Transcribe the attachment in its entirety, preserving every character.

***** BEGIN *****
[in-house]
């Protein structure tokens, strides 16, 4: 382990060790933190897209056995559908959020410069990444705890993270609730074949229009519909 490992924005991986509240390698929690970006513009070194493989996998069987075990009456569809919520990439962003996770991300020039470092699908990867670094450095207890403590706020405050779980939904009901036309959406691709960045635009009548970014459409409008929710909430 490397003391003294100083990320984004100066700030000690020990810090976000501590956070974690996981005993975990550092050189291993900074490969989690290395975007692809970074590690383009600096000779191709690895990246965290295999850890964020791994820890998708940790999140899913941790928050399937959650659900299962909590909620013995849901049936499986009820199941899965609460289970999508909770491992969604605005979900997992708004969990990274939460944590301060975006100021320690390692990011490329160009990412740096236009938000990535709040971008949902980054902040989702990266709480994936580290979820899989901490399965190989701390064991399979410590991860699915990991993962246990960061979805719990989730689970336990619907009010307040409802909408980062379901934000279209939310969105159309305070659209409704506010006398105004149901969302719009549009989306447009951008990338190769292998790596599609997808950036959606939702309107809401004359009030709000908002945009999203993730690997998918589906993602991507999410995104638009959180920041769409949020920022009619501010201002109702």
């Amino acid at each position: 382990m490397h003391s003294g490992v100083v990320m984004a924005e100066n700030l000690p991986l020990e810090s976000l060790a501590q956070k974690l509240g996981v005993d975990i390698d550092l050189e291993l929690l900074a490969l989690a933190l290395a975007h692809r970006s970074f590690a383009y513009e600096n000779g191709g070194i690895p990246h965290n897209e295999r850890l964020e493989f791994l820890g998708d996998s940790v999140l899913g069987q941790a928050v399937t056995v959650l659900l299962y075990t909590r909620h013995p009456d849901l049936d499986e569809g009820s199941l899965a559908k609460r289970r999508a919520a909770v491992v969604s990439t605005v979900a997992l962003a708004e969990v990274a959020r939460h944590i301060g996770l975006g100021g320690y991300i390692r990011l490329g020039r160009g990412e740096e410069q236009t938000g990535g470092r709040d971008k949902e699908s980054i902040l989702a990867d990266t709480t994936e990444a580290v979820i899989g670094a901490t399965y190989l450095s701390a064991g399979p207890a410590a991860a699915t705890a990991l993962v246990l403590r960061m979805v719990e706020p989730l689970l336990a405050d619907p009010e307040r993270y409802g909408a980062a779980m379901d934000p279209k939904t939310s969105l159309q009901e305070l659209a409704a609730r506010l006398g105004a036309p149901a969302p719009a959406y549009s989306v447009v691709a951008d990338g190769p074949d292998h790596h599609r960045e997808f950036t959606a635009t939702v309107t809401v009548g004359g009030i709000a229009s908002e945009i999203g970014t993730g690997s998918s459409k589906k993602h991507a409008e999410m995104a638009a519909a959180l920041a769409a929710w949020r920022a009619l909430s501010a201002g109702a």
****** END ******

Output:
[in-house]
């Protein structure tokens, strides 16, 4: 382990060790933190897209056995559908959020410069990444705890993270609730074949229009519909 490992924005991986509240390698929690970006513009070194493989996998069987075990009456569809919520990439962003996770991300020039470092699908990867670094450095207890403590706020405050779980939904009901036309959406691709960045635009009548970014459409409008929710909430 490397003391003294100083990320984004100066700030000690020990810090976000501590956070974690996981005993975990550092050189291993900074490969989690290395975007692809970074590690383009600096000779191709690895990246965290295999850890964020791994820890998708940790999140899913941790928050399937959650659900299962909590909620013995849901049936499986009820199941899965609460289970999508909770491992969604605005979900997992708004969990990274939460944590301060975006100021320690390692990011490329160009990412740096236009938000990535709040971008949902980054902040989702990266709480994936580290979820899989901490399965190989701390064991399979410590991860699915990991993962246990960061979805719990989730689970336990619907009010307040409802909408980062379901934000279209939310969105159309305070659209409704506010006398105004149901969302719009549009989306447009951008990338190769292998790596599609997808950036959606939702309107809401004359009030709000908002945009999203993730690997998918589906993602991507999410995104638009959180920041769409949020920022009619501010201002109702």
């Amino acid at each position: 382990m490397h003391s003294g490992v100083v990320m984004a924005e100066n700030l000690p991986l020990e810090s976000l060790a501590q956070k974690l509240g996981v005993d975990i390698d550092l050189e291993l929690l900074a490969l989690a933190l290395a975007h692809r970006s970074f590690a383009y513009e600096n000779g191709g070194i690895p990246h965290n897209e295999r850890l964020e493989f791994l820890g998708d996998s940790v999140l899913g069987q941790a928050v399937t056995v959650l659900l299962y075990t909590r909620h013995p009456d849901l049936d499986e569809g009820s199941l899965a559908k609460r289970r999508a919520a909770v491992v969604s990439t605005v979900a997992l962003a708004e969990v990274a959020r939460h944590i301060g996770l975006g100021g320690y991300i390692r990011l490329g020039r160009g990412e740096e410069q236009t938000g990535g470092r709040d971008k949902e699908s980054i902040l989702a990867d990266t709480t994936e990444a580290v979820i899989g670094a901490t399965y190989l450095s701390a064991g399979p207890a410590a991860a699915t705890a990991l993962v246990l403590r960061m979805v719990e706020p989730l689970l336990a405050d619907p009010e307040r993270y409802g909408a980062a779980m379901d934000p279209k939904t939310s969105l159309q009901e305070l659209a409704a609730r506010l006398g105004a036309p149901a969302p719009a959406y549009s989306v447009v691709a951008d990338g190769p074949d292998h790596h599609r960045e997808f950036t959606a635009t939702v309107t809401v009548g004359g009030i709000a229009s908002e945009i999203g970014t993730g690997s998918s459409k589906k993602h991507a409008e999410m995104a638009a519909a959180l920041a769409a929710w949020r920022a009619l909430s501010a201002g109702a």